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D)

the Dependent Pension Act

56. Which president served two nonconsecutive terms in office? A) B) C) D) Rutherford B. Hayes Benjamin Harrison Grover Cleveland William McKinley

57. The most significant issue in the presidential election of 1888 was: A) B) C) D) civil service reform. the Mulligan letters. free silver. the tariff.

58. Congress justified its passage of the Sherman Antitrust Act on the basis of its constitutional power to: A) B) C) D) system. 59. Which of the following pieces of legislation was stringently enforced by the federal courts? A) B) C) D) the Sherman Anti-Trust Act. The Interstate Commerce Act. both of these acts. neither of these acts. levy taxes. promote the general welfare. regulate interstate commerce. forbid any business practice that impaired free competition or threatened the capitalist

60. Which piece of legislation caused significant political damage for the Republicans in the 1890 congressional elections? A) B) C) D) the McKinley Tariff. the Pendleton Act. the Sherman Anti-Trust Act. the Wilson-Gorman Tariff Act.

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61. The so-called Granger Laws were designed to regulate: A) B) C) D) child labor. the export of farm crops. railroad and warehouse rates. minimum wages and maximum hours.

62. What event caused the Grange to transform from a social and self-help association into an agency of political change? A) B) C) D) the Civil War the depression of 1873 the assassination of Garfield the depression of 1893

63. The company that emerged in the 1870s to provide goods to farmers via mail order was: A) B) C) D) H. Macy Company. Bloomingdales, Inc. W. Woolworth Ltd. Montgomery Ward and Company.

64. During the 1860s and 1870s, the Grangers carried out three of the following activities. Which is the exception? A) B) C) D) They established cooperatives. They forged a political coalition with organized labor. They supported political candidates sympathetic to the farmers' needs. They disseminated information about new scientific agricultural techniques.

65. What did some Alliance leaders advocate that made the organization different from the Grange? A) a national society in which economic competition would give way to cooperation.

B) local cooperatives designed to free farmers from dependence on the merchants who kept farmers in debt. C) D) civil service reform. all of the above.

66. One of the most important leaders of the Southern Farmers Alliance and People's Party was:

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A) B) C) D)

Roscoe Conkling. Marcus Hanna. Tom Watson. James G. Blaine.

67. The Populist Party appealed primarily to which of the following constituencies? A) B) C) D) labor middle class Northern whites. African Americans small farmers in geographically isolated regions.

68. The Chautauquas were: A) B) C) D) a movement to promote the culture of Native Americans. a movement designed to thwart the influence of lyceums. a movement designed to provide instruction to adults interested in further education. a Northern movement associated with the Populist Party.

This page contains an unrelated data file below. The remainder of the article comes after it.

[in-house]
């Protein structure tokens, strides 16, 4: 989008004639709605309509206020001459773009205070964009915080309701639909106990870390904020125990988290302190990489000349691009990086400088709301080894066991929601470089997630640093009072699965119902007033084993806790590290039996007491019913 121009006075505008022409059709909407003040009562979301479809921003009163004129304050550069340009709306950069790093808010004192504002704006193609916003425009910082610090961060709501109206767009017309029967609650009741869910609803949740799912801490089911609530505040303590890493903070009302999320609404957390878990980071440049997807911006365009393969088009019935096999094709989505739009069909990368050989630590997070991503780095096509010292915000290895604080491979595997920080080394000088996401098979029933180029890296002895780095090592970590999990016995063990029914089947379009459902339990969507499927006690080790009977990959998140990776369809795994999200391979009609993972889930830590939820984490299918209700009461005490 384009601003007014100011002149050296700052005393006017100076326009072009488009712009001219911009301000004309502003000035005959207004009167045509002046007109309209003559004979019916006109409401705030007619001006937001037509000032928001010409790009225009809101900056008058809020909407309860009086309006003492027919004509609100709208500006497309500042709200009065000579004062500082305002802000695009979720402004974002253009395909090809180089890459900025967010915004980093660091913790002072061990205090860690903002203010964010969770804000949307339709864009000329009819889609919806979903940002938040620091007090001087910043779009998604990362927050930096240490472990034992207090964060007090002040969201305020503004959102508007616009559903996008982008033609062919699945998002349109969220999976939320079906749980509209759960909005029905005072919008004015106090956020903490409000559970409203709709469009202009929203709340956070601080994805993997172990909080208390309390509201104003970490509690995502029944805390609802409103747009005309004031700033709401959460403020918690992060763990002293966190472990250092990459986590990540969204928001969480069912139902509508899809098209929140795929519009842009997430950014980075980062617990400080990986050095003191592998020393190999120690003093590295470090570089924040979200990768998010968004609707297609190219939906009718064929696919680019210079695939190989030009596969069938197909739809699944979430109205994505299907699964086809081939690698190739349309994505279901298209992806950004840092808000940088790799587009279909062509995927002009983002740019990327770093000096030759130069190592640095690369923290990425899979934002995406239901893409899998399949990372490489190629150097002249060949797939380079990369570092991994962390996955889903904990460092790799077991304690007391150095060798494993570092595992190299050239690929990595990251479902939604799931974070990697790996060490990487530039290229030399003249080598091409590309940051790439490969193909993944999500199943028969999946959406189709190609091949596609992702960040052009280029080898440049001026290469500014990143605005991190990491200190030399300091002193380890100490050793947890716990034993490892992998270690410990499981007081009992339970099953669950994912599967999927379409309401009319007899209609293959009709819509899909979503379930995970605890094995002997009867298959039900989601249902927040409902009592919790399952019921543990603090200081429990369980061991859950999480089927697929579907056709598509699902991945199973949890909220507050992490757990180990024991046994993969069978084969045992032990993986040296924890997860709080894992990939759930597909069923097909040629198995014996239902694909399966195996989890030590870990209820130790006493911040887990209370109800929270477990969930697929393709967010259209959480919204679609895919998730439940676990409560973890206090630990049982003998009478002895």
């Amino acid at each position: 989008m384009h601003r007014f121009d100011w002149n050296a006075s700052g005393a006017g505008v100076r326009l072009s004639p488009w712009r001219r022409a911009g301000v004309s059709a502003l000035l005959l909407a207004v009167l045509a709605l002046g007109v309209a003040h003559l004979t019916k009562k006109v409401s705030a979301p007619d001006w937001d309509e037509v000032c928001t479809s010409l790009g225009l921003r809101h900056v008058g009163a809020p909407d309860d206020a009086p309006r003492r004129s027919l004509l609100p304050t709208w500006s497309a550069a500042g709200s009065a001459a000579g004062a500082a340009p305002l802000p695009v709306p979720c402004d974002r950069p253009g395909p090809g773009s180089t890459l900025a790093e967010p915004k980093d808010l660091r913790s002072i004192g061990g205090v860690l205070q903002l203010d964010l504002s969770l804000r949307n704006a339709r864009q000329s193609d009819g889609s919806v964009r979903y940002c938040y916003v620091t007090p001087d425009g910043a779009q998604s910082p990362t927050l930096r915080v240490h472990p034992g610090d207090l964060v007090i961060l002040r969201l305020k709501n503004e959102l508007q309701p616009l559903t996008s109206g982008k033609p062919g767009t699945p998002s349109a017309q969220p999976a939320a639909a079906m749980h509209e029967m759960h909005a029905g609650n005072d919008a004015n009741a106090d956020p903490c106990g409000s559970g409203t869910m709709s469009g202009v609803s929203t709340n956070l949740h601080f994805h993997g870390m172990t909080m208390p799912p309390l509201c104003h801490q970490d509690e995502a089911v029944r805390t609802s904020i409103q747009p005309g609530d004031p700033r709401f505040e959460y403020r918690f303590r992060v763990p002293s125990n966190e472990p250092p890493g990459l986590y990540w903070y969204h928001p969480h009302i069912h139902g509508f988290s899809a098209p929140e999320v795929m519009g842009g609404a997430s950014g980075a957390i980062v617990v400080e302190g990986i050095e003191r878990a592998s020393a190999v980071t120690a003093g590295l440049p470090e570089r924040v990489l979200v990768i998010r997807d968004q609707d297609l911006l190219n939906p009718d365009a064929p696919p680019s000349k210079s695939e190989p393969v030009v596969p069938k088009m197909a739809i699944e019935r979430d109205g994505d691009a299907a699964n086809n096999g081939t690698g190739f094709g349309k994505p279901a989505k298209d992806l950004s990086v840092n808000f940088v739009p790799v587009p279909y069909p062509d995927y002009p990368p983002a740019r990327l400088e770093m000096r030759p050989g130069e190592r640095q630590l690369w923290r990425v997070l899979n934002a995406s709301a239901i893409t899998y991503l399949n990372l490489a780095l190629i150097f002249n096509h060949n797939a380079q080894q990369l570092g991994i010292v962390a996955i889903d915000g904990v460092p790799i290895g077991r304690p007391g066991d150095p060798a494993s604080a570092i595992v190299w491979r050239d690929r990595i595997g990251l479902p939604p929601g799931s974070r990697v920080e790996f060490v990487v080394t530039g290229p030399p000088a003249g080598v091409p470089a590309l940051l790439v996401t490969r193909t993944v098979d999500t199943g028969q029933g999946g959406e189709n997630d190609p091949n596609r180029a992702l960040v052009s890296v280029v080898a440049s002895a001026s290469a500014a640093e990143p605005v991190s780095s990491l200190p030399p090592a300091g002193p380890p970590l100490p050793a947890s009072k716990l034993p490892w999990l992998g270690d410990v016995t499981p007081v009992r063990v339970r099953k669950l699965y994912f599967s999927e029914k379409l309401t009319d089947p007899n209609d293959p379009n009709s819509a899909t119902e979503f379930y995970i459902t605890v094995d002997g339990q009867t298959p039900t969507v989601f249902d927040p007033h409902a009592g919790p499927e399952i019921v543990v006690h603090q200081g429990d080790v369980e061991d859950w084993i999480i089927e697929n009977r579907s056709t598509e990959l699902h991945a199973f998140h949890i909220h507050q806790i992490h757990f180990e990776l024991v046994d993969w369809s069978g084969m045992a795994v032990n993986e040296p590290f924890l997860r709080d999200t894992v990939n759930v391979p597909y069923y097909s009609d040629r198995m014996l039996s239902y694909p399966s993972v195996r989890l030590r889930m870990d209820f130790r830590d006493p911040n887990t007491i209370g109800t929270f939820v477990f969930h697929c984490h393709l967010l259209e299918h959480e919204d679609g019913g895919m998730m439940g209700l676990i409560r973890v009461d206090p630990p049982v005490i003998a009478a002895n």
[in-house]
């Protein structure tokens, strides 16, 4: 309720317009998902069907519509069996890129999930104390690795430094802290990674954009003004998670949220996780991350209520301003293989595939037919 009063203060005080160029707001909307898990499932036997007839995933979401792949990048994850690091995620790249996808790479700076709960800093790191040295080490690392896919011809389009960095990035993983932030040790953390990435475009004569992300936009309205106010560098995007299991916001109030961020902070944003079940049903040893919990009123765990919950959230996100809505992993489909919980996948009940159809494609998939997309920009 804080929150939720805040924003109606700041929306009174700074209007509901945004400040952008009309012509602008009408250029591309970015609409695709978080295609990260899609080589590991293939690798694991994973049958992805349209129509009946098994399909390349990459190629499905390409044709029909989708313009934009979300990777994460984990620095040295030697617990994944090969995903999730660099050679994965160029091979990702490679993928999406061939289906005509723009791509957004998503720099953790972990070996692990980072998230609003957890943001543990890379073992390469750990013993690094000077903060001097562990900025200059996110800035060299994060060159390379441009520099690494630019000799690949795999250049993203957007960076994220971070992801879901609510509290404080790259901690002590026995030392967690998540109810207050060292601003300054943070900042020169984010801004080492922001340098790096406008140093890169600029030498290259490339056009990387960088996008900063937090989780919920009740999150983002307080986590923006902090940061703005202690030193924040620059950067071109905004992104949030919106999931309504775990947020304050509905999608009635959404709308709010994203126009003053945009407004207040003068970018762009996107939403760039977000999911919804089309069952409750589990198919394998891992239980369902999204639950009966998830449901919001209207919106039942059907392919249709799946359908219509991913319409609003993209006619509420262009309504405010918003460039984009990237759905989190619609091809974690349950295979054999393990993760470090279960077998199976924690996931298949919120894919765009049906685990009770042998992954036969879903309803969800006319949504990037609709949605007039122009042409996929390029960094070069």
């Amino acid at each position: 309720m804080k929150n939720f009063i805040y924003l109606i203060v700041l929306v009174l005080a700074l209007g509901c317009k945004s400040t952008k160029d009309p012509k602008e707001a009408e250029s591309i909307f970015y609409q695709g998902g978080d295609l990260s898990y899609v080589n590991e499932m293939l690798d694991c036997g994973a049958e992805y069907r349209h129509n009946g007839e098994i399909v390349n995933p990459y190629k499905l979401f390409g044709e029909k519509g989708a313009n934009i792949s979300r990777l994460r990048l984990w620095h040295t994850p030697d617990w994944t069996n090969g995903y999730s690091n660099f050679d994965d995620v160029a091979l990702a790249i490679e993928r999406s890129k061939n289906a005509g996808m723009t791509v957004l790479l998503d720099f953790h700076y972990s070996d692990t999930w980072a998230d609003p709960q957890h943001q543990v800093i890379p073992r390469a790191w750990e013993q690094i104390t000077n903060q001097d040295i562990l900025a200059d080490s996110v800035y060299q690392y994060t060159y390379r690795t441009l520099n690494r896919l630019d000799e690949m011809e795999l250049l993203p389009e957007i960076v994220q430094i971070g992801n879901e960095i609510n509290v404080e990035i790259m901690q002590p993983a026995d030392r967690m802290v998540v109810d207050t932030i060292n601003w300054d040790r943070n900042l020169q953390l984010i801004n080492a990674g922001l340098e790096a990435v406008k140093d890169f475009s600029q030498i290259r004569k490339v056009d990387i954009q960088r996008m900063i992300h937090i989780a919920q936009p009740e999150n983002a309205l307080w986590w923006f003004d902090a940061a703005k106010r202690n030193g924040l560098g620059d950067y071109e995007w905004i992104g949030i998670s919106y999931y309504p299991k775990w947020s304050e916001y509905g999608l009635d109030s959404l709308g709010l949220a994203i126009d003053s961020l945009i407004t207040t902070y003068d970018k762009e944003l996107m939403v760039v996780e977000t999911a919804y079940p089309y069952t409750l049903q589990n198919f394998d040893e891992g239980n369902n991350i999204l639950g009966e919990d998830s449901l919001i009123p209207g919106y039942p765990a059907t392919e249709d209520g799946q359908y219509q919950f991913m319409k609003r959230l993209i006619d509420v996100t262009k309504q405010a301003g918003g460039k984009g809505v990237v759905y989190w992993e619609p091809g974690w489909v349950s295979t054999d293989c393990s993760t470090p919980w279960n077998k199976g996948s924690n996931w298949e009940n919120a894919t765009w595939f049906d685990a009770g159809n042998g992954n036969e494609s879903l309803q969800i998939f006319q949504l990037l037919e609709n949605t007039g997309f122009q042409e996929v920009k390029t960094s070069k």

69. The Populists in 1892 favored three of the following. Which is the exception? A) B) C) D) The direct election of senators. The abolition of the graduated income tax. Government ownership of railroads, telephones, and telegraphs. The establishment of "subtreasuries" that would advance loans against stored crops.

70. Three of the following were contributory causes of the Panic of 1893. Which is the exception? A) B) C) D) The tax policies of the federal government on big business. Excessive capital investments, especially by railroads. The loss of American markets abroad due to depressed conditions in Europe. Weakened purchasing power of farmers due to depressed prices in agriculture.

71. In order to alleviate unemployment produced by the Panic of 1893, Jacob S. Coxey proposed: A) B) a new dependent pensions bill. drafting the unemployed into the Army.

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C) D)

creating jobs by means of government public works programs. a welfare program of unemployment compensation.

72. The expression "Crime of '73" refers to the: A) B) C) D) discontinuance of silver coinage. adoption of a bimetallic standard. inflation produced by the unlimited coinage of silver. fixing of the ratio between silver and gold at 16 to 1.

73. The most important issue in the 1896 presidential campaign was: A) B) C) D) the tariff. foreign policy. the civil service. the money question.

74. The significance of the "cross of gold" speech was that: A) B) C) D) it ended the "battle of the standards." it inspired the Populists to oppose free silver. it led to William Jennings Bryan's Democratic presidential nomination. it helped persuade Congress to adopt the Gold Standard Act of 1900.

75. The issue of free coinage of silver rapidly declined in importance among farmers after 1896 partly because: A) B) C) D) farm prices began to rise. farmers lost interest in politics. tariff rates declined and imports increased. voters became more knowledgeable about economic issues.

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Answers: 1.D 2.C 3.B 4.B 5.A 6.D 7.C 8.A 9.C 10.D 11.D 12.A 13.D 14.D 15.B 16.D 17.C 18.B 19.C 20.C 21.A 22.A 23.C 24.D 25.C 26.D 27.B 28.D 29.A 30.D 31.A 32.B 33.B 34.B 35.C 36.B 37.A 38.B 39.B 40.D 41.B 42.C 43.D 44.B 45.D 46.B 47.B 48.D 49.B 50.D 51.D 52.D 53.D 54.A 55.B 56.C 57.D 58.C 59.D 60.A 61.C 62.B 63.D 64.B 65.A 66.C 67.D 68.C 69.B 70.A 71.C 72.A 73.D 74.C 75.A